On February 13, 2014, Nike released the Mercurial Vapor IX Fast Forward ’02 Edition, a tribute to Ronaldo’s unforgettable performance throughout the 2002 World Cup in Korea & Japan. It was a defining moment for the legend during which he positioned himself among the all-time greats, scoring eight goals, and leading Brazil to a fifth world title. It’s the second time this year that Nike have reached into the vault to honor Ronaldo Fenômeno, the first occasion being the release of 1,998 pairs of the Mercurial IX Special Edition’s.
From an outsider’s perspective, it appears that the success of products like the 1998’s and the Tiempo ‘94’s, has driven the more-widely available 2002’s. The Tiempo’s, rereleased in extremely limited quantities in 2009, commemorated the ’94 World Cup and a few legends that donned them, namely Maldini and Romario. The combined demand and exclusivity surrounding the release caused pairs of the boots to elude the grasp of even some within the inner circle at Nike Soccer headquarters in Oregon. All in all, Nike’s execution represents a very rare operational strategy in the world of soccer, one which capitalizes on the nostalgic appeal consumers have for a golden era of design for soccer apparel, which developed through the widespread sharing of data through avenues like the Internet, genius soccer commercials, and EuroSport catalogs delivered to any soccer player’s mailbox, free of charge. This helped create a following for soccer design in a way that had not been seen to this degree before in the world. The bottom line is this: manufacturers of soccer apparel stand to increase and diversify their revenue streams by tapping into the nostalgic market for soccer goods, particularly items that were introduced between the mid 90’s and early 00’s.
The root of this opportunity exists within target markets and the respective buying behaviors of soccer consumers. The first, and most obvious target market, is composed of young athletes, aged 12 – 21, who use soccer products at a variety of rates. At the lower end you have a young group with a smaller income, and minimal to little input on the pair of cleats and gear to use, depending on the household’s income and spending habits. College age athletes, who have both a larger budget and a much heavier weighted level of input into the buying decision, represent the opposite side of the spectrum. The purchase behavior of this demographic, both ends of the spectrum and everywhere in between, is driven based on a split of both need and product appeal. It also represents a significant amount of the buyers and revenue on which companies rely.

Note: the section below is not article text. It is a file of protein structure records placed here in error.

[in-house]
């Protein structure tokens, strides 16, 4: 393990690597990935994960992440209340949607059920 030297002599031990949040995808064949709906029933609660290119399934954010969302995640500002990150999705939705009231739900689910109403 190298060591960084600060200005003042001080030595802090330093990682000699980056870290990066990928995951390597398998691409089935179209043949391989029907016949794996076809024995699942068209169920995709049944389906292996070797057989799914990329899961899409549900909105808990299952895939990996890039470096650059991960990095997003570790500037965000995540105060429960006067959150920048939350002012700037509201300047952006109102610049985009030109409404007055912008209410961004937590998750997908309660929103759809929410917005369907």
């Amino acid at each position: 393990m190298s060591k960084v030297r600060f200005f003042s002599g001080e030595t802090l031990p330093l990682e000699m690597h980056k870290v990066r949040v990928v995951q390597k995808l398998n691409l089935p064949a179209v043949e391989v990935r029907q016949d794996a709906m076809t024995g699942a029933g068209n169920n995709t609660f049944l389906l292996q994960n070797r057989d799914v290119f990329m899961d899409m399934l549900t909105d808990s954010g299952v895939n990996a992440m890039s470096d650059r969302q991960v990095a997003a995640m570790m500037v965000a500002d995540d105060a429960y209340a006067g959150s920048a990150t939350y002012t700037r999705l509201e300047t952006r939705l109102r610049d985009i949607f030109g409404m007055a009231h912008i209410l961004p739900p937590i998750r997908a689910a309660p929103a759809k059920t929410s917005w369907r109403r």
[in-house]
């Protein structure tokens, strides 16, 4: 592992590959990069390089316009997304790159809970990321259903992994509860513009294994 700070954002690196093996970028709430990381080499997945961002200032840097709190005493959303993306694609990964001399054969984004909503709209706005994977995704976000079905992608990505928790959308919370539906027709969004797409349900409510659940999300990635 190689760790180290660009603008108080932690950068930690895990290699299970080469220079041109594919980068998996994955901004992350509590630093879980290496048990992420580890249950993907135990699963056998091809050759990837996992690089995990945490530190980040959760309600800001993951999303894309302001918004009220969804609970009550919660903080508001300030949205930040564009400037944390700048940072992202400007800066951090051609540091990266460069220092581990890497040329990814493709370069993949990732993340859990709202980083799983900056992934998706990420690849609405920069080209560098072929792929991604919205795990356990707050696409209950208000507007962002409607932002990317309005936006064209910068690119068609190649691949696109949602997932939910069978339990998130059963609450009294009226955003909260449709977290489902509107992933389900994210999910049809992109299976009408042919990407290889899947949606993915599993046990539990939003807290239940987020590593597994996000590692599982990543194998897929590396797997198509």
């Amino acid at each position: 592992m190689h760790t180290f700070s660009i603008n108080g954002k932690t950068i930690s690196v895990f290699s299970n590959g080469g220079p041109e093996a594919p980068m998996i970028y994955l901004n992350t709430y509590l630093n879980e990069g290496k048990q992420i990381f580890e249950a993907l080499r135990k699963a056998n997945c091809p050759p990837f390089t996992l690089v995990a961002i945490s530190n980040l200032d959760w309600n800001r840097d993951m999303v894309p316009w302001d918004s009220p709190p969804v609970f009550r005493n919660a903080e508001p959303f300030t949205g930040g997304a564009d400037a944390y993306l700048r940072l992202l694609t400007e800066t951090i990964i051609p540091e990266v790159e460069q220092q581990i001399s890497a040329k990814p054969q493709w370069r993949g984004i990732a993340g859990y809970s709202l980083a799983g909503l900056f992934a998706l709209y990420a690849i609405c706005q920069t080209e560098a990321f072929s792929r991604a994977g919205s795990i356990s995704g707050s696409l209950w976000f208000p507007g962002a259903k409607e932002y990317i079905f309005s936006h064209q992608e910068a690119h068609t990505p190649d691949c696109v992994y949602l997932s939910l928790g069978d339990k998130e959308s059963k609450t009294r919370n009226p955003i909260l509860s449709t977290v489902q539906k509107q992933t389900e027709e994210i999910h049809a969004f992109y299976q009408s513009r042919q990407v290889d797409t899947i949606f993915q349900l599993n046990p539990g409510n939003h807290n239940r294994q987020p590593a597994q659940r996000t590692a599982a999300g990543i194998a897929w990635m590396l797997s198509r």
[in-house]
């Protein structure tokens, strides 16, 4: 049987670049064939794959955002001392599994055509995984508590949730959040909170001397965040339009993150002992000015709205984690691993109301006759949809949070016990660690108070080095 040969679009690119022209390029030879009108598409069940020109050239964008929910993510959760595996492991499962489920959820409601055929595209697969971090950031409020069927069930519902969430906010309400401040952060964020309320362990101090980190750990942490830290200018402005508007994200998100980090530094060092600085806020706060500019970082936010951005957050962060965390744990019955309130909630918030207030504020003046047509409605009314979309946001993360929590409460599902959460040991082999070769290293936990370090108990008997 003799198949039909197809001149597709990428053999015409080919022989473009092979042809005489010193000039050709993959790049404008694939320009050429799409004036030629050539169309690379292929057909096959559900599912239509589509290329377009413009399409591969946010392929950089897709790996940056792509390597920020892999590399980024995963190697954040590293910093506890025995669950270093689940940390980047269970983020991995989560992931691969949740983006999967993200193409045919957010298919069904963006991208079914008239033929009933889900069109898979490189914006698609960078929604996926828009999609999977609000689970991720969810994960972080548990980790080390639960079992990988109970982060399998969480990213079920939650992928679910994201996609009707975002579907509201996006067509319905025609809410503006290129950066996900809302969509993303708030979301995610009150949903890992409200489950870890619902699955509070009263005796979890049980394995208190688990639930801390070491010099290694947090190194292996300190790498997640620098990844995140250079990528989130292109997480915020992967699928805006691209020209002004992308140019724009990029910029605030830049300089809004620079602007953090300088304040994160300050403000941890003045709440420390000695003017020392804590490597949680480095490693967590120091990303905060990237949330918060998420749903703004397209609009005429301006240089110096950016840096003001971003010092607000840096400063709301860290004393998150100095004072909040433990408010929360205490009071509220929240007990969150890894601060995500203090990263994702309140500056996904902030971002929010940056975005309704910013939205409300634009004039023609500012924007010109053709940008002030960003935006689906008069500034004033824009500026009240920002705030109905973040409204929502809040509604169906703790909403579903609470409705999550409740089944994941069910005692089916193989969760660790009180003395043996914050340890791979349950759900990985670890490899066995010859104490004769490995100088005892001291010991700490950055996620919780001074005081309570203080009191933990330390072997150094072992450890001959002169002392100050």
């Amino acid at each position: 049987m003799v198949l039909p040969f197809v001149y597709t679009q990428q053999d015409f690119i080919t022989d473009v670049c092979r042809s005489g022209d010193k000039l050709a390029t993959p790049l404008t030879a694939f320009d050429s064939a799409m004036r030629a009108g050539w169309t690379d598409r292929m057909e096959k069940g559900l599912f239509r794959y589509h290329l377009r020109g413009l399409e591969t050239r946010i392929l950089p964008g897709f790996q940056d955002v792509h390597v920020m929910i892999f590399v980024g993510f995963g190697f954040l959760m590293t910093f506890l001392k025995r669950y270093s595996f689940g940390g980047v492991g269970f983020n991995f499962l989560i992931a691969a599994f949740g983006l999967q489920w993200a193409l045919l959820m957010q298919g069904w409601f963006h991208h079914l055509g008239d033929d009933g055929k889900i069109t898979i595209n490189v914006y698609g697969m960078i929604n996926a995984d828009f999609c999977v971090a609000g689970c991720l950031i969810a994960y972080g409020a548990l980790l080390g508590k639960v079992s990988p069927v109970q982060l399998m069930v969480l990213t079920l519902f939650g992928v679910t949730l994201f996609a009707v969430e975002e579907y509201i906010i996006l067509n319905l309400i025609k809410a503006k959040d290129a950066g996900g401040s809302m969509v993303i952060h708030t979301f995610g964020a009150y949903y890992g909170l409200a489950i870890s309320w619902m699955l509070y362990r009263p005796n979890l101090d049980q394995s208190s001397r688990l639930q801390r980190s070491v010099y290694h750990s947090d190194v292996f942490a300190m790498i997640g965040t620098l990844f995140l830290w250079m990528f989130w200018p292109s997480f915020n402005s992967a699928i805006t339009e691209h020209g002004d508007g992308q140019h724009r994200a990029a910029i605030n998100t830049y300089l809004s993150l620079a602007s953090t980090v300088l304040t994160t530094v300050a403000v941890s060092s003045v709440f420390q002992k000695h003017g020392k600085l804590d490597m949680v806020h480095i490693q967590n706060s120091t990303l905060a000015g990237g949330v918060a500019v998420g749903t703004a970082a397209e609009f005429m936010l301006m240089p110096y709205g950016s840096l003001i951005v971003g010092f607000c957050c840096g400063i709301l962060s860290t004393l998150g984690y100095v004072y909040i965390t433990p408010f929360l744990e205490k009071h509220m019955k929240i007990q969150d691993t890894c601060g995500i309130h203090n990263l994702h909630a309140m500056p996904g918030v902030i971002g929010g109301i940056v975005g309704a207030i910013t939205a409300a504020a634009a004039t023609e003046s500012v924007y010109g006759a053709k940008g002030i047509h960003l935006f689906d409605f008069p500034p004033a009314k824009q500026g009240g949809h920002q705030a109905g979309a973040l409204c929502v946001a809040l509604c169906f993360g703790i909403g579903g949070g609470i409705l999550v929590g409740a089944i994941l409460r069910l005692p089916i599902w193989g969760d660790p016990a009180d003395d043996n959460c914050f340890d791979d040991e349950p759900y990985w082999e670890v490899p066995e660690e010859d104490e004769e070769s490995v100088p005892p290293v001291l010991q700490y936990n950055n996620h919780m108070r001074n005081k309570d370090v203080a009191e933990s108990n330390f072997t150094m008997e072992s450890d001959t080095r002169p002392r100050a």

The second target market, one which has never existed in the soccer world in the same way until now, is populated by amateur and recreational athletes. The weekend leaguers, the pickup gamers in the park, basically any guy who never made it, but loves to play and be a part of the game when he’s not making a living, can be considered part of this group. The age range varies, but for the most part, falls between 21 and 35. This sector of the market is the equivalent of the “baby-boomers” for the soccer market, with regards to the explosion of content and soccer marketing that was facilitated through avenues like the Internet, where Nike and Adidas hosted interactive media on their websites to complement a campaign and build a buzz around their products, in ways that never before existed, or could exist. This demographic grew up with all the great campaigns –Airport ’98, the Cage, Footballitis, Good vs. Evil, the Pepsi Western – these are all memories to this generation that accompany iconic pieces like the ’98 Predators, the Tricolore, the ’00 Italy jerseys, or any of the items noted here, here, or here. There is a genuine opportunity for products in this category, particularly within this demographic, which, despite a decrease in usage, still has an appreciation and need for soccer gear, and the economic means to splurge on a product that is more than practical, but a symbol of glory days playing high school ball, or kicking it around in the park. This market, combined with the larger market of younger, more need-based consumers, can drive sales up from a place previously unexplored. The former consumer segment will buy based on a combination of nostalgia and need – the latter, younger generation will buy based on a combination of need and the appreciation of great design. On paper, it makes sense and succeeded across multiple sporting markets, best exemplified by the Jordan brand.